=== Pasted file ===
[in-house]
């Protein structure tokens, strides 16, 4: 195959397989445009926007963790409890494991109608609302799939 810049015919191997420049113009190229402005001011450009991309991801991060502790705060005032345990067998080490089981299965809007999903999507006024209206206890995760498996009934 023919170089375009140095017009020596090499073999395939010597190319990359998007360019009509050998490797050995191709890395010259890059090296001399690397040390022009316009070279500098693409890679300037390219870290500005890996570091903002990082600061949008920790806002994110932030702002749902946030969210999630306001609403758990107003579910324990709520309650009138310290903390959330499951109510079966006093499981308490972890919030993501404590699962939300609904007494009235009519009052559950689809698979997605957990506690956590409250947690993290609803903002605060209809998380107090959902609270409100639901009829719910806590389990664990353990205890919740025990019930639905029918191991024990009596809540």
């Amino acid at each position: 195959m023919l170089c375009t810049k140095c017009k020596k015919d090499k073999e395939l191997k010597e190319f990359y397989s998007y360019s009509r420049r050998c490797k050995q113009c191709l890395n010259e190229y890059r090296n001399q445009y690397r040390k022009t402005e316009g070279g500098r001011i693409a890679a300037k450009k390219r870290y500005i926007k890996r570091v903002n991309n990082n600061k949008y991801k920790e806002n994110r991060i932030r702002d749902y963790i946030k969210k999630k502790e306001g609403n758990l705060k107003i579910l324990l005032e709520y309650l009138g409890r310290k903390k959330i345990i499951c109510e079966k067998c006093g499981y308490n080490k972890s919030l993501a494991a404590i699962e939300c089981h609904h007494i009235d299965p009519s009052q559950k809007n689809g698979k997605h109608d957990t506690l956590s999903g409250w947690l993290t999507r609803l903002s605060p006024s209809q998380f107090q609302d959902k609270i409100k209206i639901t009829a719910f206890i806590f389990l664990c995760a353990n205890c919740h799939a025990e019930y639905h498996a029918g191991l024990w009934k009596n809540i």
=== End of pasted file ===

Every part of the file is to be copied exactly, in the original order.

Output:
[in-house]
């Protein structure tokens, strides 16, 4: 195959397989445009926007963790409890494991109608609302799939 810049015919191997420049113009190229402005001011450009991309991801991060502790705060005032345990067998080490089981299965809007999903999507006024209206206890995760498996009934 023919170089375009140095017009020596090499073999395939010597190319990359998007360019009509050998490797050995191709890395010259890059090296001399690397040390022009316009070279500098693409890679300037390219870290500005890996570091903002990082600061949008920790806002994110932030702002749902946030969210999630306001609403758990107003579910324990709520309650009138310290903390959330499951109510079966006093499981308490972890919030993501404590699962939300609904007494009235009519009052559950689809698979997605957990506690956590409250947690993290609803903002605060209809998380107090959902609270409100639901009829719910806590389990664990353990205890919740025990019930639905029918191991024990009596809540």
């Amino acid at each position: 195959m023919l170089c375009t810049k140095c017009k020596k015919d090499k073999e395939l191997k010597e190319f990359y397989s998007y360019s009509r420049r050998c490797k050995q113009c191709l890395n010259e190229y890059r090296n001399q445009y690397r040390k022009t402005e316009g070279g500098r001011i693409a890679a300037k450009k390219r870290y500005i926007k890996r570091v903002n991309n990082n600061k949008y991801k920790e806002n994110r991060i932030r702002d749902y963790i946030k969210k999630k502790e306001g609403n758990l705060k107003i579910l324990l005032e709520y309650l009138g409890r310290k903390k959330i345990i499951c109510e079966k067998c006093g499981y308490n080490k972890s919030l993501a494991a404590i699962e939300c089981h609904h007494i009235d299965p009519s009052q559950k809007n689809g698979k997605h109608d957990t506690l956590s999903g409250w947690l993290t999507r609803l903002s605060p006024s209809q998380f107090q609302d959902k609270i409100k209206i639901t009829a719910f206890i806590f389990l664990c995760a353990n205890c919740h799939a025990e019930y639905h498996a029918g191991l024990w009934k009596n809540i």